Washington State legislators continue in their effort to pass only the second comprehensive privacy legislation in the U.S., the Washington Privacy Act (WPA). Introduced on January 11, 2021, the WPA is currently making its way through committee hearings. The debate continues, with the Washington State Senate Ways & Means Committee recently holding a public hearing to discuss the enforcement provision proposed in the WPA. Currently, $1.4 million is proposed to the Washington State Attorney General’s office for enforcement of the WPA. Some are calling for an increased budget, others for private right of action. Continue Reading
Many online platforms are using verification tools to address the broader concern of trustworthiness and credibility on the Internet. With a general move toward a “verified internet,” these online platforms are looking at new verification measures, including facial recognition and other biometric technology. The online adult video platform Pornhub announced last week that it will be introducing biometric technology to verify users who upload videos. In a statement, Pornhub explained that verification will be done by Yoti, a digital identity verification company, “by providing a current photo and government-approved identification document.”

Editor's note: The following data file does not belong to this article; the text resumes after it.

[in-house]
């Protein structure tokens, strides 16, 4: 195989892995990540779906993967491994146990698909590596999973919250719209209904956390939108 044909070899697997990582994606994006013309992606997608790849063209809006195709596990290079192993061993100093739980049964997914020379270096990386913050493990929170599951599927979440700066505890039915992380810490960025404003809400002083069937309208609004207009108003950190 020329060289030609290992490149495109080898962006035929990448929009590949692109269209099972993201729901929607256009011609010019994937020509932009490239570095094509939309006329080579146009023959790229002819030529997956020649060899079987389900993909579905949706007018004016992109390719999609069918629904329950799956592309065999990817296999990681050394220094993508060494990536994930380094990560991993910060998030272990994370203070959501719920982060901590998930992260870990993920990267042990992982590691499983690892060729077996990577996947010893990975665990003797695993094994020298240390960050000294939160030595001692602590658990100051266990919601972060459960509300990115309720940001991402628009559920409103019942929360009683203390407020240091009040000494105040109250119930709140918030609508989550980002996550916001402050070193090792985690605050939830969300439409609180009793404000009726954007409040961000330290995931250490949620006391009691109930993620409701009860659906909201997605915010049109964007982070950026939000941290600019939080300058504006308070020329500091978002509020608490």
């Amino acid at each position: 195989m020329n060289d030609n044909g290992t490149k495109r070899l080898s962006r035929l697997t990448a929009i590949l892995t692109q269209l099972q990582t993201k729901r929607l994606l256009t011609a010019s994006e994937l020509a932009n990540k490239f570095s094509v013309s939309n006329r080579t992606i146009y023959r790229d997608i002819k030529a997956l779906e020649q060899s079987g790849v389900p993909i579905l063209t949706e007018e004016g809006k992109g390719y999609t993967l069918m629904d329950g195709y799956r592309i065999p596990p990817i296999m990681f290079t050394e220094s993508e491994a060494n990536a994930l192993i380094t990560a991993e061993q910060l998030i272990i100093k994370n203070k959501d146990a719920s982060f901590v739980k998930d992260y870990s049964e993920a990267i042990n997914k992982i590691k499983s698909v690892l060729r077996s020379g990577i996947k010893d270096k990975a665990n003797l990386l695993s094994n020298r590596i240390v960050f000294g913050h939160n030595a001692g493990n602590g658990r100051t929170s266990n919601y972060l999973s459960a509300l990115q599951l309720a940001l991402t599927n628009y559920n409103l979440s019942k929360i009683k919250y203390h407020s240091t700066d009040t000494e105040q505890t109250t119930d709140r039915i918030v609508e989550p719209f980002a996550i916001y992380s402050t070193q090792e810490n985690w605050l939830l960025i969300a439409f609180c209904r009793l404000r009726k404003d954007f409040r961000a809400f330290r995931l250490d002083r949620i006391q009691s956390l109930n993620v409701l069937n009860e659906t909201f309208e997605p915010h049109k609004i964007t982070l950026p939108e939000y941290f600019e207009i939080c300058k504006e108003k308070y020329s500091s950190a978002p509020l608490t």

Yoti advertises that it is a “privacy driven” verification solution. The company is a conduit between consumers and the platform owners, like Pornhub. Essentially, a consumer will provide Yoti with their biometric identifier, such as a video or voice recording, plus their government identification. Yoti will then verify that data for the platform owner, such as Pornhub. Pornhub will not see that information, but will rely on the verification to allow the consumer to access their site. Continue Reading